By: Tina Sebestyen
February, it seems like spring will never arrive.
In an effort to escape darkest Winter, we bring out our seed catalogs, and make plans for our bees. Winter is the perfect time to start a bee club, and most established bee clubs begin meetings after a short break for Thanksgiving and Christmas. But, wha… Read More
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Beekeeping, like every other action, has its dos and don’ts. Beginning beekeeping usually includes purchasing bees and the needed equipment. Nevertheless, some people who are beginning this avocation normally make several errors. It’s ok to make mistakes, which article can help new beekeepers prevent making the exact same mistakes others have previously.
Here are three errors which every beekeeper should avoid:
1. Not understanding the best time to start hobby or a beekeeping business can end up being a catastrophe. It often leads to a lack of your bees and cash. Since most bees die during winter months, winter is the worst possible time to start. This would force a beekeeper to purchase a fresh mountain of bees, which would cost more cash. Autumn is another inferior time since you will find fewer flowers, hence a smaller number of honey harvested to start beekeeping. The best time to begin beekeeping is during summer, which will be the time of the year where there are lots of flowers that are blooming.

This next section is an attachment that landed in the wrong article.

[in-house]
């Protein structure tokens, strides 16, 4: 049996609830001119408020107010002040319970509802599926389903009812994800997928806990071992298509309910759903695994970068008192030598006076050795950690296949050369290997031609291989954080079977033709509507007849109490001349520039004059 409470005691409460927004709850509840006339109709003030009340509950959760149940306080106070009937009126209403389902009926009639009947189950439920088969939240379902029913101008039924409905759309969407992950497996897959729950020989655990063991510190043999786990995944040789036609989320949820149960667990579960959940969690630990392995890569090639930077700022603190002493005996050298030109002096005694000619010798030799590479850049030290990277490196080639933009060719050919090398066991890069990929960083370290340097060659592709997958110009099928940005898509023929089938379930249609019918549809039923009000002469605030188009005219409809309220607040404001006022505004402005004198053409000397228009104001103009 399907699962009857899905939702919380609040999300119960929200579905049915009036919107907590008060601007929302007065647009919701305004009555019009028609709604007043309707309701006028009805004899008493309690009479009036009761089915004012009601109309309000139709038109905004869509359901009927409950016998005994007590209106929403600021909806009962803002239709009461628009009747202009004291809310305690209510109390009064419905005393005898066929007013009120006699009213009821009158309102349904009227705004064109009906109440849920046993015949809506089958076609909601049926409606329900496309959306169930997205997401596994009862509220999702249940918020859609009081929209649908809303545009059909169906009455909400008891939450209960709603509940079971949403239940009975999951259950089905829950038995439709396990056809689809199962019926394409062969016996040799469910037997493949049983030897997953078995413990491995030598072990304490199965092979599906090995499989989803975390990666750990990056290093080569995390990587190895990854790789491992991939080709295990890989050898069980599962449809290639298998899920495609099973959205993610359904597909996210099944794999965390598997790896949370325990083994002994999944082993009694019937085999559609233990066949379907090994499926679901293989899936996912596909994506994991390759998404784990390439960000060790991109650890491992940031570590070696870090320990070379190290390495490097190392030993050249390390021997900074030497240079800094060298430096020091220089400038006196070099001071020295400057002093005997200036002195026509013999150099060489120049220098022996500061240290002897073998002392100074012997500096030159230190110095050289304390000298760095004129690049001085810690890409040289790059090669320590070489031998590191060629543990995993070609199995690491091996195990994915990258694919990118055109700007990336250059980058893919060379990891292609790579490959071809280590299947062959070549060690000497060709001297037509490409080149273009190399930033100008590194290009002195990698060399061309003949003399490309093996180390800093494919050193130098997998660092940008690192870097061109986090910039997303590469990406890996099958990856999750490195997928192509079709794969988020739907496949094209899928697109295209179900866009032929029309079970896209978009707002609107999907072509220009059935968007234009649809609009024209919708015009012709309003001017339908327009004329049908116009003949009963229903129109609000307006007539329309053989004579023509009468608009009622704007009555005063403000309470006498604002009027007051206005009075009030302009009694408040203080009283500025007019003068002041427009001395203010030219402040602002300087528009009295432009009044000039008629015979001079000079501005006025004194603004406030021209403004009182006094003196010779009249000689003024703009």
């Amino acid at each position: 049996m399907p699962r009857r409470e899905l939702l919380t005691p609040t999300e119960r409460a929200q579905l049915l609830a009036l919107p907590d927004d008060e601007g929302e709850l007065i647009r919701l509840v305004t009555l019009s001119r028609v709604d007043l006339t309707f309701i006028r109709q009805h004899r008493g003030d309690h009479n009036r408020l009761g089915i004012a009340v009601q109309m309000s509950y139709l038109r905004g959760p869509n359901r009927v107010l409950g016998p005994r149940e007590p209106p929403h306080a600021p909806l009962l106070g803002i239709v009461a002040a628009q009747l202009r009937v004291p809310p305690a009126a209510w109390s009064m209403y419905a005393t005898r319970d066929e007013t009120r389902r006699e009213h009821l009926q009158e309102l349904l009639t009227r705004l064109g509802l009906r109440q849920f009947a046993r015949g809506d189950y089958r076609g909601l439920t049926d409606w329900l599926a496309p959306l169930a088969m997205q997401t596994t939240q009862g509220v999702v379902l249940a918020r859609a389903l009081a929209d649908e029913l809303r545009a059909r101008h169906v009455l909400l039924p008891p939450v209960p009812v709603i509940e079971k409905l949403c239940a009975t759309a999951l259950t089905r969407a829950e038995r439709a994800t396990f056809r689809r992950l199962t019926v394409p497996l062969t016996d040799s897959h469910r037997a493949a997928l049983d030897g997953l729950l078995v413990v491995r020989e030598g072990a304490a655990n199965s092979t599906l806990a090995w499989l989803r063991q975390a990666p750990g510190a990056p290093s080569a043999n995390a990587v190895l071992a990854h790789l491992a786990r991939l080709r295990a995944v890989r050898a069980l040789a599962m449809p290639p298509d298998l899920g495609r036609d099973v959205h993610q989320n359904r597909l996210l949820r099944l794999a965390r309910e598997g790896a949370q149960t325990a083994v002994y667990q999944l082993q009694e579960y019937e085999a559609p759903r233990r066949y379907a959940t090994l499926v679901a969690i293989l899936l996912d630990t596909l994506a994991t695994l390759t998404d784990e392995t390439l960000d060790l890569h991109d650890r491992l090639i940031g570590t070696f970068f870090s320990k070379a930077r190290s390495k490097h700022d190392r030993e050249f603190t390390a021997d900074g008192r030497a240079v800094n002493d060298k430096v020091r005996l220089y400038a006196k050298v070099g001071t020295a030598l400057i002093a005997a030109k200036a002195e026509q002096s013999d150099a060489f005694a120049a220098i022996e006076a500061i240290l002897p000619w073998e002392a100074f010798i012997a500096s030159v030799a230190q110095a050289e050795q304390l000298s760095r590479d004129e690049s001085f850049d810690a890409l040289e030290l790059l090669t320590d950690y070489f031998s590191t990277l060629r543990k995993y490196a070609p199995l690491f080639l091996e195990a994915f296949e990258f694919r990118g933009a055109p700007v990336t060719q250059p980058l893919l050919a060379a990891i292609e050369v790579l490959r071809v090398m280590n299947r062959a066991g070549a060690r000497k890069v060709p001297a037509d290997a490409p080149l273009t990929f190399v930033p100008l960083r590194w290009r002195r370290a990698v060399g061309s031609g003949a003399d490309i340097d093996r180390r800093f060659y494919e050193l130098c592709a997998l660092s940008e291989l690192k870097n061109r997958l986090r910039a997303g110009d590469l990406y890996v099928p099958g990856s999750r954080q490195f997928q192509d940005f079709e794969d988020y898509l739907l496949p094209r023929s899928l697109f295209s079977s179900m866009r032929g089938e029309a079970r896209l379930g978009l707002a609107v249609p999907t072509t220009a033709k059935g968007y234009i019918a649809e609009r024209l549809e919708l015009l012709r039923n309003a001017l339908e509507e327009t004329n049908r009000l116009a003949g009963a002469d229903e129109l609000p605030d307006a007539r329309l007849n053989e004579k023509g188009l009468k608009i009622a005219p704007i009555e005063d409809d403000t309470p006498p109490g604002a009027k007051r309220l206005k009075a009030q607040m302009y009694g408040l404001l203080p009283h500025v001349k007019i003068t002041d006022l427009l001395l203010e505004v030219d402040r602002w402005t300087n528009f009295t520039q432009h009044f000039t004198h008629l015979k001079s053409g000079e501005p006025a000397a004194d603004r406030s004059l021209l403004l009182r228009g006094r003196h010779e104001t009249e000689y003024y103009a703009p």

2. Purchasing used gear and old books. This can be a typical error made by many start beekeepers. It is clear that one would want to save money as much as possible, but buying used equipment and old beekeeping novels isn’t a great thought. First, used gear can come with “familial” issues. The extractor outlet might have a leak, or the uncapping knife mightn’t be sharp enough to uncap all the wax. This would surely impact the quality of one’s honey, which will ben’t an ideal scenario especially if a beekeeper is intending to start a honey-selling company. Second, old novels can provide information that is dated on beekeeping. One might be stuck using the conventional approach when there are more rapid and better means to maintain beehives and fabrication honey.
3. Refraining from purchasing protective gear. Think about this. If one doesn’t wear protective equipment when handling the hives and amassing the honeycombs, he/she will most likely come out as a pincushion with all the bee stingers. Protective equipment is pricey, yes, but it is going to help beekeepers prevent having to pay medical bills from all the bee stings.
These three blunders are presented here to help future beekeepers prevent them. Before getting started beekeeping, it is best to consult a specialist beekeeper. If buying a certain thing looks overly pricey, constantly think about the end cost (if they don’t buy this item now, will it cost them more later on?). Ultimately, it’s up to the person to decide the best strategy.